Beat egg whites until stiff. Fold egg whites into hot tapioca mixture. Stir in vanilla, and then gently stir the sliced strawberries into the hot tapioca. Chill and then serve.

Makes 7 – 8 servings

Old-Fashioned Raisin Filled Cookies Recipe

18-year-old Helena Muffly wrote exactly 100 years ago today:

Wednesday, January 14, 1914:  Did some experimenting in the baking line this afternoon. Didn’t turn out so bad either. That’s ‘bout all I can think of at present.

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Her middle-aged granddaughter’s comments 100 years later:

Grandma—

What did you make?  Maybe some Raisin Filled Cookies? I remember that we often had them during the winter when I was a kid. They made the perfect after-school snack on cold winter days.

Old-fashioned Raisin Filled Cookies

Filling

3/4 cup raisins

2/3 cup brown sugar

3 tablespoons flour

2/3 cup water

Combine all filling ingredients and cook over medium heat until thick.

Cookie

1/3 cup shortening

2/3 cup brown sugar

1 egg

1/2 teaspoon vanilla

1/3 teaspoon baking soda

1 1/4 cup flour

Preheat oven to 375 degrees.

Combine shortening, brown sugar, egg, vanilla, and soda; then stir in flour. Roll thin and cut into cookies using a round cutter. Place on a lightly greased cookie sheet. Put a spoonful of filling (don’t overfill) in center of cookie. Top with another cookie that has a small circle cut in the center. Firmly press edges together.

Bake for approximately 10 minutes or until cookie is lightly browned.

I have a set of round fondant cut-out cutters. I used the large cutter to make the cookies—and then cut the hole in the center of the top cookies using the small cutter.

When I was a child we made cookies that were a little larger. We used a doughnut cutter that had a removable hole cutter.  We removed the hole cutter to make the bottom cookie.

Rivel Soup (Potato Soup with Small Dumplings) Recipe

18-year-old Helena Muffly wrote exactly 100 years ago today:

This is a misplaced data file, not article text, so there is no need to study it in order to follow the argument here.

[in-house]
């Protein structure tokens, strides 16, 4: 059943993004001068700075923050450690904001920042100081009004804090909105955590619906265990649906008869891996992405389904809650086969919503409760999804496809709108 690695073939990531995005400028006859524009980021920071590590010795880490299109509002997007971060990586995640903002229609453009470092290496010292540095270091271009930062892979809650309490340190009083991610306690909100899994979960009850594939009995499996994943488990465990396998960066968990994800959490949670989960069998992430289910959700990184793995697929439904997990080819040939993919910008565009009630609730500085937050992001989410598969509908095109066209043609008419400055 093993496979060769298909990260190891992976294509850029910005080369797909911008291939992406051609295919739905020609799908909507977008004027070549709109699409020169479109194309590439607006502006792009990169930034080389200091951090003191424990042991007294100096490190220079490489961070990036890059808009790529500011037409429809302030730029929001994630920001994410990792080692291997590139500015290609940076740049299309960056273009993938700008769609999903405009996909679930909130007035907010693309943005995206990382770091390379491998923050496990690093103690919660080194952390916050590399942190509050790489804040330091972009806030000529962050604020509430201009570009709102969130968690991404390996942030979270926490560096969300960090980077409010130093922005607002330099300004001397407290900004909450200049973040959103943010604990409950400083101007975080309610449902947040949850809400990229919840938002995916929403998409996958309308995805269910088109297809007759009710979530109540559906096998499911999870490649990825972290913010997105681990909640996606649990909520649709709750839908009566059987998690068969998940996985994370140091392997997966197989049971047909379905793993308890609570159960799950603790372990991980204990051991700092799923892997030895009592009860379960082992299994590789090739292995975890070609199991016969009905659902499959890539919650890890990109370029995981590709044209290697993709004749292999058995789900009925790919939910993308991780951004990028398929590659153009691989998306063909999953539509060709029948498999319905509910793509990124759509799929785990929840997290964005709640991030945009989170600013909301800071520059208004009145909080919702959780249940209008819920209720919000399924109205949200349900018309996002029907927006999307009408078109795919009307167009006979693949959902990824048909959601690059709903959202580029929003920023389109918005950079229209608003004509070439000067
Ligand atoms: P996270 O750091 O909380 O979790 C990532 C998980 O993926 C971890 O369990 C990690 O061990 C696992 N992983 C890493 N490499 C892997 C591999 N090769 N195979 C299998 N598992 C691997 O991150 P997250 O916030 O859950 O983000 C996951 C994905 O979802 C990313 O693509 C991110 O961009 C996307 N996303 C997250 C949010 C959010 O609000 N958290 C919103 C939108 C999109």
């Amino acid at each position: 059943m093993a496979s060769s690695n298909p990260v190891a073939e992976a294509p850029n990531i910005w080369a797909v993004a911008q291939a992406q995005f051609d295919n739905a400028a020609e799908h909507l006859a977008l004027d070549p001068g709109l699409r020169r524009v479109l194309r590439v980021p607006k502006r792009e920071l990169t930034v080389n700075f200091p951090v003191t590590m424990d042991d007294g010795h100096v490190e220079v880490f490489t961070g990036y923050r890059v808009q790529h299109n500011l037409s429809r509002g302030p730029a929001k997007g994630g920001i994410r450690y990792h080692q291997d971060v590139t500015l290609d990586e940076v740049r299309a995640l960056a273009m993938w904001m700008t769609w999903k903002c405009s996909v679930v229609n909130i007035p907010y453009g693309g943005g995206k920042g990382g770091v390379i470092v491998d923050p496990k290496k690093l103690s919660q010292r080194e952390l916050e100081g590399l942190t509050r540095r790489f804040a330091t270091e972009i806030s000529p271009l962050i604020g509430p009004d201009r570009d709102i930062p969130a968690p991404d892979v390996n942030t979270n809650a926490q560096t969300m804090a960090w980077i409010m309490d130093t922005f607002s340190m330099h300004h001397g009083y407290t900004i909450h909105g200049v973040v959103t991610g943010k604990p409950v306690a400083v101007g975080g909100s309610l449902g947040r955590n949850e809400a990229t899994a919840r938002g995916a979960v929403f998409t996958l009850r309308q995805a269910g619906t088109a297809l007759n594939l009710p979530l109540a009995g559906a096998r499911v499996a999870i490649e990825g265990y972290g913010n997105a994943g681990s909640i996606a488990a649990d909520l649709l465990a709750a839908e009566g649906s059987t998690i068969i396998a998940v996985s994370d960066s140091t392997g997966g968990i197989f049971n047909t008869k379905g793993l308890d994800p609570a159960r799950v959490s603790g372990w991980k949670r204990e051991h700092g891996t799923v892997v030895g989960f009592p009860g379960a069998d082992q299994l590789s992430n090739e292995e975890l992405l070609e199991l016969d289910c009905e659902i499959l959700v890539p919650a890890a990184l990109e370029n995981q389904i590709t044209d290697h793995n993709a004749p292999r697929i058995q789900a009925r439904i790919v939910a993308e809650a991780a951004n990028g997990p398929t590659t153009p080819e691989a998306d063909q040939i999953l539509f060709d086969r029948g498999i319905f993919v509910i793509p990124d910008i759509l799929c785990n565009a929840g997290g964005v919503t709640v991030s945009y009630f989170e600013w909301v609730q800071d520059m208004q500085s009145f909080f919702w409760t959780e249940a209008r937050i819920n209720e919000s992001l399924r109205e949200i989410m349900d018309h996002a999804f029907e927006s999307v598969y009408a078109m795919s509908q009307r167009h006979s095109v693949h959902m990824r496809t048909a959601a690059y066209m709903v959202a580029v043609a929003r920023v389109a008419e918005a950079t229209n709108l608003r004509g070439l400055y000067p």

Tuesday, January 6, 1914:  Nothing much doing.

Rivel Soup

Her middle-aged granddaughter’s comments 100 years later:

It’s cold here! I like to make old-fashioned hearty soups, like Rivel Soup, on icy days like today. I wonder if the Muffly’s regularly ate soup during the winter months.

Here’s an old recipe of Rivel Soup. It is a potato soup with small dumplings (rivels).

My family often ate this soup when I was a child. I didn’t like it back then, but now my husband and enjoy this nuanced and mild, yet delectable, soup.

Rivel Soup

4 medium-sized potatoes, diced into very small pieces

water

2 tablespoons butter

1/2 cup flour

1 egg, slightly beaten

2 cups milk

1 cup cream

salt

crumbled crisp bacon

Put the diced potatoes in a large saucepan and just barely cover with water. Cook diced potatoes in water until soft. Add butter and milk.

Meanwhile, to make rivels, combine flour and egg in a bowl.  Drop rivels, which are no larger than a raisin, into the boiling potato mixture, while periodically stirring to prevent the rivels from sticking together.

Cook 5 minutes. Add cream and salt to taste; reheat until hot.  Put into serving bowls and garnish with bacon.

4 servings

Old-fashioned Black Walnut Taffy Recipe

18-year-old Helena Muffly wrote exactly 100 years ago today: 

Monday, December 22, 1913:  Carrie was over this afternoon. We picked out nuts. Made taffy this evening, but it didn’t get good and the nuts were wasted.

Grandma had problems, but my taffy turned out great.

Grandma had problems, but my taffy turned out great.

The taffy before I wrapped it.

The taffy before I wrapped it.

Her middle-aged granddaughter’s comments 100 years later:

Hmm. . . What kind of taffy did Grandma and her friend Carrie Stout make? . . . Maybe they picked black walnuts out of the shells and then made Black Walnut Taffy.

I decided to give it a try. . . and held my breath. My husband and I cracked, and picked out, some black walnuts last week-end. It was a lot of work—and I really hoped that I’d be more successful making the candy than Grandma was.

Old-fashioned Black Walnut Taffy

1 1/2 cups sugar

1/2 cup molasses

1/2 cup water

1 1/2 tablespoons vinegar

1/4 teaspoon cream of tartar

4 tablespoons butter

1/8 teaspoon baking soda

1/2 cup finely chopped black walnuts

Combine sugar, molasses, water, and vinegar in a saucepan. Bring to a boil over medium heat.  Stir in cream of tartar. Reduce heat and continue to boil until the mixture reaches the hard ball stage (256 degrees on a candy thermometer).

Remove from heat. Stir in butter and baking soda; then stir in the black walnuts.  Pour onto a well-buttered plate or shallow bowl.

As the candy cools along the sides fold into the center.

When cool enough to handle, coat hands with butter,  pull the candy using hands until color lightens, and it becomes airier and less sticky.

Shape into strips approximately 3/4 to 1 inch in diameter, and place on wax paper that has been placed on a cookie sheet.  Chill slightly, then cut the candy into bit-sized pieces.

Cut rectangles of waxed paper approximately 2 inches X 4 inches. Wrap the candy in the waxed paper and twist ends.

The taffy turned out wonderfully. The two intense flavors– molasses and black walnut—merged to a more nuanced, but awesome, taste sensation.  I highly recommend this taffy.

Here are the links to two previous posts that you might enjoy:

How to Crack Black Walnuts

Old-fashioned Sugar Taffy